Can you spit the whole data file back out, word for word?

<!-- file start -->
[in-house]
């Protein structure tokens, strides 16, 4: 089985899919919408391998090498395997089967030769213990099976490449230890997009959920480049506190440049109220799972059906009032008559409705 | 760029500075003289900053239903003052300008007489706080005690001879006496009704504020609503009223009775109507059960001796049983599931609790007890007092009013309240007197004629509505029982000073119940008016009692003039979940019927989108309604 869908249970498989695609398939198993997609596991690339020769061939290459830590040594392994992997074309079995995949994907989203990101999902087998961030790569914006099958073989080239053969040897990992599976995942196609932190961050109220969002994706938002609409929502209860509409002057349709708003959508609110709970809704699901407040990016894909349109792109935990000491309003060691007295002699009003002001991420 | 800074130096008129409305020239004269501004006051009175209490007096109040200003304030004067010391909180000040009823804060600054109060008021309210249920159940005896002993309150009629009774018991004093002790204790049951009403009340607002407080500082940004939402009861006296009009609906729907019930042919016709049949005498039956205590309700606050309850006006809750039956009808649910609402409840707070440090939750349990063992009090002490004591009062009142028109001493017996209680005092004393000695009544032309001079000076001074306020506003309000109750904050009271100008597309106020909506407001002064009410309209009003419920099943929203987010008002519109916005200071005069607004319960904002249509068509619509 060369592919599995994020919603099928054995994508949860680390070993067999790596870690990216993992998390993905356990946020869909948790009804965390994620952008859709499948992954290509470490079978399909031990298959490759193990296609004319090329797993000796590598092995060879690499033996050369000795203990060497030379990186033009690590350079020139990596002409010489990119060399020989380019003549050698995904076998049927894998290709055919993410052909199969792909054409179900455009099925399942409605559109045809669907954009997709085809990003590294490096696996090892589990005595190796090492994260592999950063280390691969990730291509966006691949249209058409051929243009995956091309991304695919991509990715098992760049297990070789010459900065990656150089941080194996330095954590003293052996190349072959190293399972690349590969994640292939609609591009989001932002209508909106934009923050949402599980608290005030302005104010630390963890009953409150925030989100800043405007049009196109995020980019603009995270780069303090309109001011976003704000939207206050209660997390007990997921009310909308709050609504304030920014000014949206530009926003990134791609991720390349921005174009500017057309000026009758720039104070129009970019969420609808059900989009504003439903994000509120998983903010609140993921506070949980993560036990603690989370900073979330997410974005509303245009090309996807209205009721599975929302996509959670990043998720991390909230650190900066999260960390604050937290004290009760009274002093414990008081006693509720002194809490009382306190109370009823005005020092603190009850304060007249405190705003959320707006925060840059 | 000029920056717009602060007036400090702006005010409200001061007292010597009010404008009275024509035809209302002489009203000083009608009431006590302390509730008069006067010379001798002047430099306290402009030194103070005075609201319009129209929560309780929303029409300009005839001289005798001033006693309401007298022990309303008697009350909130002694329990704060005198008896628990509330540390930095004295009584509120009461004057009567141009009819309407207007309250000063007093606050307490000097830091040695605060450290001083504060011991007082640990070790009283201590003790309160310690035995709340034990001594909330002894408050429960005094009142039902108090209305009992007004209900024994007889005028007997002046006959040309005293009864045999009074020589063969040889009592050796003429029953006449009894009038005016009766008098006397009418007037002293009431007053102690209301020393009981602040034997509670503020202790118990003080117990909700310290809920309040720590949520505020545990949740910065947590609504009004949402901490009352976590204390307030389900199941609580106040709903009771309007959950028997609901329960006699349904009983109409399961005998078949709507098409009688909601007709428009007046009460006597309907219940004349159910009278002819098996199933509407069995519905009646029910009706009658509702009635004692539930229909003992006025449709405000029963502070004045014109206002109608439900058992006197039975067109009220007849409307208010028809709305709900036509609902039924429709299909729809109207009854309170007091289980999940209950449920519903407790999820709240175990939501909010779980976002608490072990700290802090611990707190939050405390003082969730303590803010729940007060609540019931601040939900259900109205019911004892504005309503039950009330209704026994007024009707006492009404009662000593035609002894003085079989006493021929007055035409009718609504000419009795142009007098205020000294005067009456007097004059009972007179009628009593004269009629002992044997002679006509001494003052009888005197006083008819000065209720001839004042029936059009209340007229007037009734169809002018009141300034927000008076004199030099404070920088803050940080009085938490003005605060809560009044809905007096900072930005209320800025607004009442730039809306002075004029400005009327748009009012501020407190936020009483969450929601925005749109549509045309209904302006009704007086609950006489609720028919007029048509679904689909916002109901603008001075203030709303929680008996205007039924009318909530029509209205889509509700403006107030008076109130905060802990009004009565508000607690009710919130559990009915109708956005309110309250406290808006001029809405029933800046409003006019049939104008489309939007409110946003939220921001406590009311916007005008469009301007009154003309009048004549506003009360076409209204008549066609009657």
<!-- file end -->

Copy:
[in-house]
């Protein structure tokens, strides 16, 4: 089985899919919408391998090498395997089967030769213990099976490449230890997009959920480049506190440049109220799972059906009032008559409705 | 760029500075003289900053239903003052300008007489706080005690001879006496009704504020609503009223009775109507059960001796049983599931609790007890007092009013309240007197004629509505029982000073119940008016009692003039979940019927989108309604 869908249970498989695609398939198993997609596991690339020769061939290459830590040594392994992997074309079995995949994907989203990101999902087998961030790569914006099958073989080239053969040897990992599976995942196609932190961050109220969002994706938002609409929502209860509409002057349709708003959508609110709970809704699901407040990016894909349109792109935990000491309003060691007295002699009003002001991420 | 800074130096008129409305020239004269501004006051009175209490007096109040200003304030004067010391909180000040009823804060600054109060008021309210249920159940005896002993309150009629009774018991004093002790204790049951009403009340607002407080500082940004939402009861006296009009609906729907019930042919016709049949005498039956205590309700606050309850006006809750039956009808649910609402409840707070440090939750349990063992009090002490004591009062009142028109001493017996209680005092004393000695009544032309001079000076001074306020506003309000109750904050009271100008597309106020909506407001002064009410309209009003419920099943929203987010008002519109916005200071005069607004319960904002249509068509619509 060369592919599995994020919603099928054995994508949860680390070993067999790596870690990216993992998390993905356990946020869909948790009804965390994620952008859709499948992954290509470490079978399909031990298959490759193990296609004319090329797993000796590598092995060879690499033996050369000795203990060497030379990186033009690590350079020139990596002409010489990119060399020989380019003549050698995904076998049927894998290709055919993410052909199969792909054409179900455009099925399942409605559109045809669907954009997709085809990003590294490096696996090892589990005595190796090492994260592999950063280390691969990730291509966006691949249209058409051929243009995956091309991304695919991509990715098992760049297990070789010459900065990656150089941080194996330095954590003293052996190349072959190293399972690349590969994640292939609609591009989001932002209508909106934009923050949402599980608290005030302005104010630390963890009953409150925030989100800043405007049009196109995020980019603009995270780069303090309109001011976003704000939207206050209660997390007990997921009310909308709050609504304030920014000014949206530009926003990134791609991720390349921005174009500017057309000026009758720039104070129009970019969420609808059900989009504003439903994000509120998983903010609140993921506070949980993560036990603690989370900073979330997410974005509303245009090309996807209205009721599975929302996509959670990043998720991390909230650190900066999260960390604050937290004290009760009274002093414990008081006693509720002194809490009382306190109370009823005005020092603190009850304060007249405190705003959320707006925060840059 | 000029920056717009602060007036400090702006005010409200001061007292010597009010404008009275024509035809209302002489009203000083009608009431006590302390509730008069006067010379001798002047430099306290402009030194103070005075609201319009129209929560309780929303029409300009005839001289005798001033006693309401007298022990309303008697009350909130002694329990704060005198008896628990509330540390930095004295009584509120009461004057009567141009009819309407207007309250000063007093606050307490000097830091040695605060450290001083504060011991007082640990070790009283201590003790309160310690035995709340034990001594909330002894408050429960005094009142039902108090209305009992007004209900024994007889005028007997002046006959040309005293009864045999009074020589063969040889009592050796003429029953006449009894009038005016009766008098006397009418007037002293009431007053102690209301020393009981602040034997509670503020202790118990003080117990909700310290809920309040720590949520505020545990949740910065947590609504009004949402901490009352976590204390307030389900199941609580106040709903009771309007959950028997609901329960006699349904009983109409399961005998078949709507098409009688909601007709428009007046009460006597309907219940004349159910009278002819098996199933509407069995519905009646029910009706009658509702009635004692539930229909003992006025449709405000029963502070004045014109206002109608439900058992006197039975067109009220007849409307208010028809709305709900036509609902039924429709299909729809109207009854309170007091289980999940209950449920519903407790999820709240175990939501909010779980976002608490072990700290802090611990707190939050405390003082969730303590803010729940007060609540019931601040939900259900109205019911004892504005309503039950009330209704026994007024009707006492009404009662000593035609002894003085079989006493021929007055035409009718609504000419009795142009007098205020000294005067009456007097004059009972007179009628009593004269009629002992044997002679006509001494003052009888005197006083008819000065209720001839004042029936059009209340007229007037009734169809002018009141300034927000008076004199030099404070920088803050940080009085938490003005605060809560009044809905007096900072930005209320800025607004009442730039809306002075004029400005009327748009009012501020407190936020009483969450929601925005749109549509045309209904302006009704007086609950006489609720028919007029048509679904689909916002109901603008001075203030709303929680008996205007039924009318909530029509209205889509509700403006107030008076109130905060802990009004009565508000607690009710919130559990009915109708956005309110309250406290808006001029809405029933800046409003006019049939104008489309939007409110946003939220921001406590009311916007005008469009301007009154003309009048004549506003009360076409209204008549066609009657």